2. 2. Clinical Review  An approach to interpersonal psychotherapy for postpartum depression Case PPD provide level I evidence of effectiveness for treating  Mrs  C,  a  40-year-old  lawyer,  is  brought  to  the  office  major  depression  with  postpartum  onset:  1  open  trial,  1  by her husband of 10 years. He has noticed that, since  wait-list randomized controlled trial, and 3 small studies  the  birth  of  their  now  1-month-old  daughter,  Mrs  C  evaluating group approaches.10-14 has not been her normal self. In your office she starts  Modifications  of  IPT  for  PPD  presented  in  this  article  to cry after you ask her about the baby. Mrs C explains  are  based  on  the  work  of  Klerman  et  al,4  Stuart  and  that she is not a good mother and feels worthless and  O’Hara,15  and  the  authors’  clinical  experience.  The  IPT  guilty  about  having  had  a  child.  She  is  overwhelmed.  guidelines  and  the  IPT-specific  therapeutic  techniques  Most of the time she is irritable and anxious about her  (both  of  which  are  published  in  manuals)  help  patients  ability to care for her baby.  work  through  commonly  encountered  relational  difficul- ties and are easily integrated into primary care settings. Postpartum  depression  (PPD)  is  a  common,  poten- tially  life-threatening  and  disabling  condition.  It  is  esti- Main message mated to affect 10% to 15% of women, and its prevalence  Interpersonal  psychotherapy  is  a  proven,  effective  treat- ranges  from  5%  to  more  than  20%.1  Evidence  indicates  ment  for  mild-to-moderate  PPD  and  an  alternative  to  that  both  pharmacologic  and  psychotherapeutic  man- pharmacotherapy,  especially  for  breastfeeding  women.  agement  of  this  condition  are  effective,  but  there  are  It  reduces  depressive  symptoms  and  improves  social  concerns  with  pharmacologic  management  that  neo- adjustment. For women with psychotic features, bipolar- nates might be exposed to antidepressant drugs through  ity, or severe symptoms, including suicidal or infanticidal  breast  milk.2  Studies  have  shown  that  women  prefer  thoughts, IPT alone is not sufficient, and a combination  psychological and social management over drugs during  of  medications  and  possibly  hospitalization  should  be  the perinatal period.3  considered4,9,16 (Table 1). Interpersonal  psychotherapy  (IPT),  a  time-limited  Other  treatments  for  women  with  PPD  have  been  treatment,  was  first  designed  for  treating  people  with  tested  in  pharmacologic  treatment  studies,  only  3  major  depression  who  did  not  have  bipolar  diatheses,  of  which  were  randomized  controlled  trials  (RCTs).  psychoses, or substance abuse problems.4 Empirical evi- One  RCT  compared  fluoxetine  with  a  hybrid  cogni- dence supporting the efficacy of IPT has grown since its  tive  behavioural  counseling  approach,  another  com- early use, as has the scope of its clinical application.5-7 pared  paroxetine  with  cognitive  behavioural  therapy,  Family  physicians  need  to  be  aware  of  psychothera- and  the  third  compared  sertraline  with  nortriptyline.  peutic  approaches  to  PPD.  Interpersonal  psychotherapy  Other  studies  included  1  open  trial  of  sertraline,  1  for  PPD  is  an  effective  treatment  that  focuses  on  the  open  trial  of  venlafaxine,  a  case  series  on  fluoxetine,  important  interpersonal  changes  and  challenges  that  and  1  retrospective  chart  review  involving  several  women  experience  during  the  postpartum  period.  In  antidepressants.17-23 Based on the RCTs, fluoxetine and  this  article,  we  describe  the  IPT  model  and  therapeutic  guidelines for treatment of PPD. Table 1. Interpersonal psychotherapy (IPT) for postpartum depression (PPD) Sources of information Suitability criteria Guidelines for treatment of depressive disorders from both  Patients with nonpsychotic, nonbipolar major depression with the  Canadian  Psychiatric  Association  and  its  American  postpartum onset. Those less likely to be helped by a time- counterpart recommend IPT as an effective treatment for  limited, structured treatment, such as IPT, include patients with depression.8,9 Five studies evaluating IPT for treatment of  a history of severe and complex trauma and those with profound disturbances in personality functioning. Dr Grigoriadis is Academic Leader of the Reproductive Goals of treatment • To remit depression Life Stages Program at Women’s College Hospital in • To alleviate interpersonal distress Toronto, Ont, Fellowship Director in the Department • To assist with building or with making better use of of Psychiatry at the University Health Network, and an social supports Assistant Professor of Psychiatry at the University of Refer for psychiatric consultation or consider Toronto. She is an Ontario Mental Health Foundation hospitalization when patients New Investigator and is mentored through the Canadian • endorse suicidal thoughts or homicidal thoughts; Institutes of Health Research Randomized Controlled • have moderate-to-severe symptoms and do not respond Trials Mentoring Program. Dr Ravitz is Associate Head to IPT alone; of the Psychotherapy Program in the Department of • have a history of severe depression in the past or have Psychiatry at the University of Toronto. She is Head of had other reproductive-related depressive disorders, such the Interpersonal Psychotherapy Clinic at the Centre for as premenstrual dysphoric disorder or previous PPD; Addiction and Mental Health and is Director of the Mount • need more support and monitoring than you can provide; or • have psychotic, manic, or substance-abuse symptoms. Sinai Psychotherapy Training Institute. 1470  Canadian Family Physician • Le Médecin de famille canadien  Vol 53: september • septembre 2007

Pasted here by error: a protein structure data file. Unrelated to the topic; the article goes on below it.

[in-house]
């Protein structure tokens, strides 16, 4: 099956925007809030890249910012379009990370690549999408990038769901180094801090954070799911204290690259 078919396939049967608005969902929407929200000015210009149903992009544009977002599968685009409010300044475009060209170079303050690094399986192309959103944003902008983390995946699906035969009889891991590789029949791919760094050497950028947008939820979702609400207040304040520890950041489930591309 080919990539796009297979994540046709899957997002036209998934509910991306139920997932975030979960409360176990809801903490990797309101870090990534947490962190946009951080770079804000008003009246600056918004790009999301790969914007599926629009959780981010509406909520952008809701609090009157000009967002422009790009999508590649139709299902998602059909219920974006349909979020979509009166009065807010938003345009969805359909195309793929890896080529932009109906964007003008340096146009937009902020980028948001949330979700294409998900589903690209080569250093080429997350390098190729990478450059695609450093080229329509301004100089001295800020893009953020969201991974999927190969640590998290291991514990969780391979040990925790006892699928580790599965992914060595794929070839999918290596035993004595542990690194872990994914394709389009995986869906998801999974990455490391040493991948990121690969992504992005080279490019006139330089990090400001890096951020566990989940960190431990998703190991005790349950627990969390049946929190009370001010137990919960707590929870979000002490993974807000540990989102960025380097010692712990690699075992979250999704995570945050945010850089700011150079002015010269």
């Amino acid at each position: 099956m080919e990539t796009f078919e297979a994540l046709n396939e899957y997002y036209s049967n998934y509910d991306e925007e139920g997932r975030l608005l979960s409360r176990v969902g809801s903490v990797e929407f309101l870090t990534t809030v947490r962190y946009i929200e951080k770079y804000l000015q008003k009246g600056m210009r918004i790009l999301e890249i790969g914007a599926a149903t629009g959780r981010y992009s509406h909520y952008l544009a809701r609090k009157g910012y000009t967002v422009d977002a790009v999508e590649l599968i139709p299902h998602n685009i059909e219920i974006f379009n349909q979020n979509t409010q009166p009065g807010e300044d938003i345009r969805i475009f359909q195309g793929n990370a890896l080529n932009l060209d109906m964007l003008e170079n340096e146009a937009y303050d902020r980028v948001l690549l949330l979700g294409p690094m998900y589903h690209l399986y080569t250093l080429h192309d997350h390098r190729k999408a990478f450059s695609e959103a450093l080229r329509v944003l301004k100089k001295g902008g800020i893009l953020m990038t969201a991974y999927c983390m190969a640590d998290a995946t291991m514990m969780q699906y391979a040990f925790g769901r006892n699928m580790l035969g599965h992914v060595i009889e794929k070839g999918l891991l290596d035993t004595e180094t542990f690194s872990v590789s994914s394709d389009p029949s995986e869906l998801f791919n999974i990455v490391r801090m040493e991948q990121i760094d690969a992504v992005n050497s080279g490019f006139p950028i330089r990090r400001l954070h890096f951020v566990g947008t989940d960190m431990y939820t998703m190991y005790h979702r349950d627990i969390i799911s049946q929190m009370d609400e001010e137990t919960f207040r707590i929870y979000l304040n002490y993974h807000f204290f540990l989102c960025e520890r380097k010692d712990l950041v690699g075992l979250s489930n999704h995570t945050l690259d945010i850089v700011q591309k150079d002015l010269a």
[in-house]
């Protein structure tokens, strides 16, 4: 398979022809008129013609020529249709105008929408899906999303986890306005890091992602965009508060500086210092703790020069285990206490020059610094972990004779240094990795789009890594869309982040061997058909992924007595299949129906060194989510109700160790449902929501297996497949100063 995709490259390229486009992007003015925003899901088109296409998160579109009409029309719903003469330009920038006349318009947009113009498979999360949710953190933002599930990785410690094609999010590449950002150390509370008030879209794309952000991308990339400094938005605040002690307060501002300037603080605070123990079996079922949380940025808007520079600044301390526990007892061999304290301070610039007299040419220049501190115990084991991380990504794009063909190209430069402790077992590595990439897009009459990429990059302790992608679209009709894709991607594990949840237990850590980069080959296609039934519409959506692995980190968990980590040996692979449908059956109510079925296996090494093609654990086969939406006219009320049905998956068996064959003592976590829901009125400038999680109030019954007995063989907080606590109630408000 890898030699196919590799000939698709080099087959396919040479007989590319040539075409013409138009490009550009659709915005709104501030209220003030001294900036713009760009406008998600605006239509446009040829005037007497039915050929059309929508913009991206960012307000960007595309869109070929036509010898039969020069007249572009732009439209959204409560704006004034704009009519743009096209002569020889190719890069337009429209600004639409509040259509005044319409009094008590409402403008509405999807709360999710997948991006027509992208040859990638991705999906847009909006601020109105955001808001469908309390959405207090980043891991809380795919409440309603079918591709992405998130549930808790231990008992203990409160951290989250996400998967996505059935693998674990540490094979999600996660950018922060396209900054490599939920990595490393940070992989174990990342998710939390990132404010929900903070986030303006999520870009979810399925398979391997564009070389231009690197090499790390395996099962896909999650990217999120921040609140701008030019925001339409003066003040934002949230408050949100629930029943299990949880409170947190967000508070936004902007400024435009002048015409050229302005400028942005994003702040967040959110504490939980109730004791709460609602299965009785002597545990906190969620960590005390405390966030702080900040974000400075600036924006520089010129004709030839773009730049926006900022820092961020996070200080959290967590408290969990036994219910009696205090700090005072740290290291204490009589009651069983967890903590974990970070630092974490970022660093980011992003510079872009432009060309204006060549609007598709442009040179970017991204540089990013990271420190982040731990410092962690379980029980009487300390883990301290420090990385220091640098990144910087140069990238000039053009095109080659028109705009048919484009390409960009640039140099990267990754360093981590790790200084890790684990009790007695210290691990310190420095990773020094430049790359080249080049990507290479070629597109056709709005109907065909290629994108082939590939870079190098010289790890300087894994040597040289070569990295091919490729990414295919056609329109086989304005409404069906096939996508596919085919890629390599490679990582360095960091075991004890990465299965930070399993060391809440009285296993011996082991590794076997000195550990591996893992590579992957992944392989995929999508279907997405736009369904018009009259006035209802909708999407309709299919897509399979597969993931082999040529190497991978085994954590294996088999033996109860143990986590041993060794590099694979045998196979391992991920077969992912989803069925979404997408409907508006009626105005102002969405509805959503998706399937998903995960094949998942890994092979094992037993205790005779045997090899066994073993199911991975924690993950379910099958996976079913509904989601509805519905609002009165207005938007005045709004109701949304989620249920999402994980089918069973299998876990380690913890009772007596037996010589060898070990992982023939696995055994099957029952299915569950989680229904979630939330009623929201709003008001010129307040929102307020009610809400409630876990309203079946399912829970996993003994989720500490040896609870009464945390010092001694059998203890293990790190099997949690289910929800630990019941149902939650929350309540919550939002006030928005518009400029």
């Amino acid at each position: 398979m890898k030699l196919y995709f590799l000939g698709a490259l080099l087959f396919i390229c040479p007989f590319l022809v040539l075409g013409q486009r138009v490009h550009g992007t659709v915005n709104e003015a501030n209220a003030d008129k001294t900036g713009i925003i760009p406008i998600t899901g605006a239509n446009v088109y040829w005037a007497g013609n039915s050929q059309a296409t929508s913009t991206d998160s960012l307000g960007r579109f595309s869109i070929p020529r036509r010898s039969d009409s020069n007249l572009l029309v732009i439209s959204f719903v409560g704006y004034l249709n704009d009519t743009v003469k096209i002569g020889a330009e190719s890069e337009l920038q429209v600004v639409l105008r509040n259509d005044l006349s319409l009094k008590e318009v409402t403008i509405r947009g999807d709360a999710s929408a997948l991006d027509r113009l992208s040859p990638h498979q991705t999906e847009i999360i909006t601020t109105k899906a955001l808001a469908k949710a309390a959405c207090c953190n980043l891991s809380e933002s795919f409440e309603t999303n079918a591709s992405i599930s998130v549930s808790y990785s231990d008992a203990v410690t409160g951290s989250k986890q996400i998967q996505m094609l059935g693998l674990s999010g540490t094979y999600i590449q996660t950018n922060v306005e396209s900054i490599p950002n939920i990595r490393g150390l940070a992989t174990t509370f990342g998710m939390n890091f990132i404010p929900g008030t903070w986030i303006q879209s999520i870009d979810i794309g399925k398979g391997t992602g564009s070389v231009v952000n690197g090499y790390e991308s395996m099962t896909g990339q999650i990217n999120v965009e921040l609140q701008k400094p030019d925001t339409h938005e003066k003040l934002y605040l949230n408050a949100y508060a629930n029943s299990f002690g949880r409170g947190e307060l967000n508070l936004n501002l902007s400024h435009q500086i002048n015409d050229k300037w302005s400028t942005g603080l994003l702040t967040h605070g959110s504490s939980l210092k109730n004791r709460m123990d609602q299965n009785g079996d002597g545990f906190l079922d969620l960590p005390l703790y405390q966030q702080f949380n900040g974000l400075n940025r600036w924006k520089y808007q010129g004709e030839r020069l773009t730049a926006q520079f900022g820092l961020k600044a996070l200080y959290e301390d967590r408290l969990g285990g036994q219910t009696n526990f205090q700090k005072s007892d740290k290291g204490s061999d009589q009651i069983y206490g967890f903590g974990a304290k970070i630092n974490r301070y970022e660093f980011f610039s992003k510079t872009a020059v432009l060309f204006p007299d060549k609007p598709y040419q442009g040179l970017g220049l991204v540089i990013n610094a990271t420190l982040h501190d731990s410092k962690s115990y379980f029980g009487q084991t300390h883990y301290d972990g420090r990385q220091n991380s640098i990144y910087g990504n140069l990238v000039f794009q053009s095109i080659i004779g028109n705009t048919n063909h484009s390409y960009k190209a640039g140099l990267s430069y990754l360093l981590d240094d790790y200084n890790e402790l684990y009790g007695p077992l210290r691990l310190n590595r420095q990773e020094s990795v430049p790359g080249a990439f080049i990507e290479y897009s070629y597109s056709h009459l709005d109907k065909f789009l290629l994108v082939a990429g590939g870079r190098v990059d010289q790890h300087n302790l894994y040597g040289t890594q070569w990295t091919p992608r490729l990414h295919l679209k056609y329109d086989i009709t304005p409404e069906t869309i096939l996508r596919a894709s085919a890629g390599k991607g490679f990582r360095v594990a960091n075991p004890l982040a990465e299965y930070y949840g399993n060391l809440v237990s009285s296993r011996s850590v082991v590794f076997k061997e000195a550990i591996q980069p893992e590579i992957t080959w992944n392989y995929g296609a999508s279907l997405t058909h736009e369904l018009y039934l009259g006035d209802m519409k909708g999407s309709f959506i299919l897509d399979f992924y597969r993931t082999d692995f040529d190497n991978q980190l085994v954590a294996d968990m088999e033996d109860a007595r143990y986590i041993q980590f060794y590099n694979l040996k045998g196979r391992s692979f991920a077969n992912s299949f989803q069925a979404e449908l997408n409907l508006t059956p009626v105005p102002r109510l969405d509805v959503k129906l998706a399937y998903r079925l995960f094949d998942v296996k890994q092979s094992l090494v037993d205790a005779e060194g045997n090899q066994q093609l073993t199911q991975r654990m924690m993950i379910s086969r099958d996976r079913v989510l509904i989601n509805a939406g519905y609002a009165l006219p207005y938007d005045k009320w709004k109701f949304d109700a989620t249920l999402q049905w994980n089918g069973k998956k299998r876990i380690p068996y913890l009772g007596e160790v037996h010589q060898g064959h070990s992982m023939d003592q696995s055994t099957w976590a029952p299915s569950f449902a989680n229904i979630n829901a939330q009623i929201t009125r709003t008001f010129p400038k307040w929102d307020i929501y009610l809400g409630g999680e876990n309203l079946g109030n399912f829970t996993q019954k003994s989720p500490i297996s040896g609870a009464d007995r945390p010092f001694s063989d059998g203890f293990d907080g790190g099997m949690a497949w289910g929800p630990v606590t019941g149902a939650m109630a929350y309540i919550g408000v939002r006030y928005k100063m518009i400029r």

3. 3. An approach to interpersonal psychotherapy for postpartum depression  Clinical Review paroxetine were shown to be helpful for some but not  found  to  be  helpful,  although  RCTs  with  large  sample  all women. Although sertraline and nortriptyline were  sizes still need to be conducted. both  helpful,  women  taking  sertaline  were  identified  A  limitation  on  all  psychotherapeutic  approaches  is  earlier.  Many  mothers  with  PPD  breastfeed,  and  the  the  time  commitment  necessary  for  new  mothers  and  amount of antidepressant entering their breast milk is  clinicians.  Also,  psychotherapeutic  approaches  might  of concern to some women, and they are reluctant to  not be appropriate as stand-alone treatment for women  use the medication.  with  moderate  to  severe  depressive  symptoms.  Getting  Psychotherapies  have  been  studied  as  alternatives  access  to  trained  psychotherapists  for  patients  and  get- to antidepressant treatment. Although one of the above  ting training in psychotherapy skills for clinicians can be  studies  evaluated  cognitive  behavioural  therapy  and  challenging, especially in remote regions.  found it effective, the sample size was small, which lim- Many  of  the  interpersonal  problems  of  social  adjust- its the conclusions that can be drawn. ment  women  with  PPD  face  can  be  addressed  by  IPT  The  best  evidence  for  psychotherapy  as  an  effective  because it focuses on current personal relationships4,6,7,32  treatment for PPD is for IPT. It was evaluated in an RCT  rather  than  on  intrapsychic  or  cognitive  aspects  of  with  a  large  sample  size.11  Of  120  women  diagnosed  depression.  The  focal  interpersonal  problem  areas  of  with  PPD  recruited,  99  completed  the  12-week  study.  IPT  are  derived  from  research  that  has  demonstrated  The women were randomly assigned to 12 weeks of IPT  the  protective  function  of  interpersonal  support  as  well  or to a wait-list control group. Significantly more women  as the associations between interpersonal adversity and  in  the  IPT  group  achieved  remission  of  depression  than  depression.  It  uses  a  biopsychosocial  model33  to  under- women  in  the  wait-list  group  did  (37.5%  vs  13.7%).  stand  patients  and  frames  depression  as  a  medical  ill- Further  evidence  for  the  efficacy  of  IPT  for  PPD  comes  ness  that  occurs  in  a  social  context  which  is  disrupted  from smaller trials as mentioned above. Other nonphar- during times of illness. Although IPT recognizes the role  macologic  talking  therapies  evaluated  include  cogni- of  biological  and  psychological  factors  in  the  cause  of  tive  behavioural  therapy,17,22,24,25  counseling  by  health  and  vulnerability to depression, it focuses on  social fac- nurses26 or health visitors,27 peer support groups,28-30 and  tors and working through interpersonal problems6,7,32,34-39  partner support sessions.31 These approaches have been  to alleviate depression (Figure 1). Figure 1. Formulation worksheet for postpartum depression Biological factors Social factors Psychological factors History of MDD, PPD, PMDD Intimate relationships Personality characteristics Family history Supports Attachment style Substance use People at work Cognitive style Preganancy or delivery complications Coping techniques Breastfeeding Losses—own mother? Medical illnesses and medications Weight gain and body image Patient name Interpersonal precipitants Role transitions Grief and loss Interpersonal disputes Interpersonal sensitivity Birth of baby Breastfeeding difficulties Postpartum issues—lack of sleep, etc Formulation MDD—major depressive disorder, PPD—postpartum depression, PMDD—premenstrual dysphoric disorder. Vol 53: september • septembre 2007  Canadian Family Physician • Le Médecin de famille canadien  1471